The human body burns calories no matter what you’re doing—whether you’re running a marathon or sleeping in bed. Our bodies use up energy to perform essential processes that are necessary for everyday living, such as respiration and blood flow, which is why we burn calories even when we don’t move at all.
The number of calories you typically burn per hour will depend on your basal metabolic rate (the amount of energy used by your body while at rest)—also known as your metabolism. A person with a “fast” metabolism will burn more calories than others, even while sitting or standing perfectly still. But of course, the more strenuous the activity, the more calories are burned, which is why working out plays a big factor in increasing the number of calories we burn per day.
If you have a slower metabolism, you’ll need to work much harder to burn enough calories to maintain your weight or achieve caloric deficit (which means the body uses up more calories than it consumes) and lose weight.
Aside from working out more and eating a healthy, calorie-conscious diet, one way to achieve caloric deficit is to boost your metabolic rate during times when you’re not working out—like when you’re sitting at your desk at the office, for instance.
There are several ways to burn more calories even while we’re sitting in front of our desks, on the couch, or even in school. But for best results, it’s important to choose those that are recommended by health experts and backed by extensive research and clinical studies.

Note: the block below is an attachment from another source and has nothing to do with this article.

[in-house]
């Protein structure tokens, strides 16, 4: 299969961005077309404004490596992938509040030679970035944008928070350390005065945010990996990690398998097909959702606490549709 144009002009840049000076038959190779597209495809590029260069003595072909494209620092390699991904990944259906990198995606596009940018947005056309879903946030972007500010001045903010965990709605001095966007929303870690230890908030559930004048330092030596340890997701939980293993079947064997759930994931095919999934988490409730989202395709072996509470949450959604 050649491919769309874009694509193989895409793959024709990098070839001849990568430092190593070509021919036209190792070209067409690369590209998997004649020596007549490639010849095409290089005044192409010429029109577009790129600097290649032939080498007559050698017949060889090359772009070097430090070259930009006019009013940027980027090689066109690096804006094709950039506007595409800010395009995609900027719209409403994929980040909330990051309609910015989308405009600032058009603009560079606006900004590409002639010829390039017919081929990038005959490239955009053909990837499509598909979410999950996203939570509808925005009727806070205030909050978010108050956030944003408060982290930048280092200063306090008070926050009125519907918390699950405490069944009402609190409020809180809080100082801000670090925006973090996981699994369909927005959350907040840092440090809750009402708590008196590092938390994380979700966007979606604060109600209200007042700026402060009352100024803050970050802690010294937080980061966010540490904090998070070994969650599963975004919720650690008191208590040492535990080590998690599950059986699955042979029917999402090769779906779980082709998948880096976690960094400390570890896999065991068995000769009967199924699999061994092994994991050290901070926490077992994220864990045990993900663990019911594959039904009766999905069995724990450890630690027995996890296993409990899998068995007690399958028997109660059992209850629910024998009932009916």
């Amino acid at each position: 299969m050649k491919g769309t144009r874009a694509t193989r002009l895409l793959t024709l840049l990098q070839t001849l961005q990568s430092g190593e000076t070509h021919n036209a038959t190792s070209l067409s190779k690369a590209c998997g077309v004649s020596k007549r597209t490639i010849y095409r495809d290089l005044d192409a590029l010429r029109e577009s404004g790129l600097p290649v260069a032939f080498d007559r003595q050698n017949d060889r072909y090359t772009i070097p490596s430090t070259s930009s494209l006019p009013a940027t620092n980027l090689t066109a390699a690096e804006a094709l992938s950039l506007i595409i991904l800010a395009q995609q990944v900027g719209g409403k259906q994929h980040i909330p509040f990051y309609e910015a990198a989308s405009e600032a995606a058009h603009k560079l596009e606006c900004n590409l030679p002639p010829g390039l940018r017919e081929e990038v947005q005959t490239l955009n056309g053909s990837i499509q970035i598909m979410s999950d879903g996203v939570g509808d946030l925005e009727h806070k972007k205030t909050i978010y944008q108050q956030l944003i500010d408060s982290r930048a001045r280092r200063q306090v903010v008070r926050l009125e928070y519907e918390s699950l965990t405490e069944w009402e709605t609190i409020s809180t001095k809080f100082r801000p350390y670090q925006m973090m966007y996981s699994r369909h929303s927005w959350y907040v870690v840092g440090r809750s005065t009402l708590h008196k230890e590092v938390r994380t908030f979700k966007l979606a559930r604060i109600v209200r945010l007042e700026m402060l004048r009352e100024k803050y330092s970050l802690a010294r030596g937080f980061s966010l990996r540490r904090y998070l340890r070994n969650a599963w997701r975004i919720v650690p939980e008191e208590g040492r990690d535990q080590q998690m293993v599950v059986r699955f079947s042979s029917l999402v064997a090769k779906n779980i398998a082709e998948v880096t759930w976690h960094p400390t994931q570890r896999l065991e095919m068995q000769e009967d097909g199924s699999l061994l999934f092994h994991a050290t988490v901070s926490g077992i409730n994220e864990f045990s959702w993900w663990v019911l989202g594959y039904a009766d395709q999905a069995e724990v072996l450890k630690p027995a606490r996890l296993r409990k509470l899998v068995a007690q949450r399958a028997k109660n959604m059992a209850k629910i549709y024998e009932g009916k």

Instead of buying a latte or cappuccino for your daily caffeine fix, opt for green tea instead. According to Christopher Ochner, PhD., a research scientist in nutrition at the Icahn School of Medicine at Mount Sinai Hospital, green tea is perhaps "the healthiest thing” you can possibly drink. While it doesn’t actually melt the pounds off, it contains catechins, a type of antioxidant that works with caffeine to supposedly increase your metabolic rate, thus making you burn more calories even when at rest.
In addition to its metabolism-boosting powers, green tea also contains theanine, an amino acid that helps you stay mentally calm yet completely alert. This is perfect for desk workers as it can ease work-related stress and anxiety, which helps prevent mindless snacking or overeating.
Whenever you feel like having a drink while sitting in the office or on the couch, Ochner suggests substituting 1 to 2 cups of green tea for a can of soda to help you avoid more than 50,000 calories or 15 pounds over the next year.
If you’re not a fan of tea, black coffee can also produce a similar effect. However, make sure to drink the caffeinated kind—and avoid the cream and sugar at all costs.
Maintaining good posture while sitting works the muscles in your upper body, shoulders, and back. Famed doctor, TV personality, and health expert Dr. Mehmet Oz states that this seemingly minimal change in the way you sit helps strengthen your core and promotes additional calorie burn due to the fact that you end up exerting more effort in keeping your body straight and upright.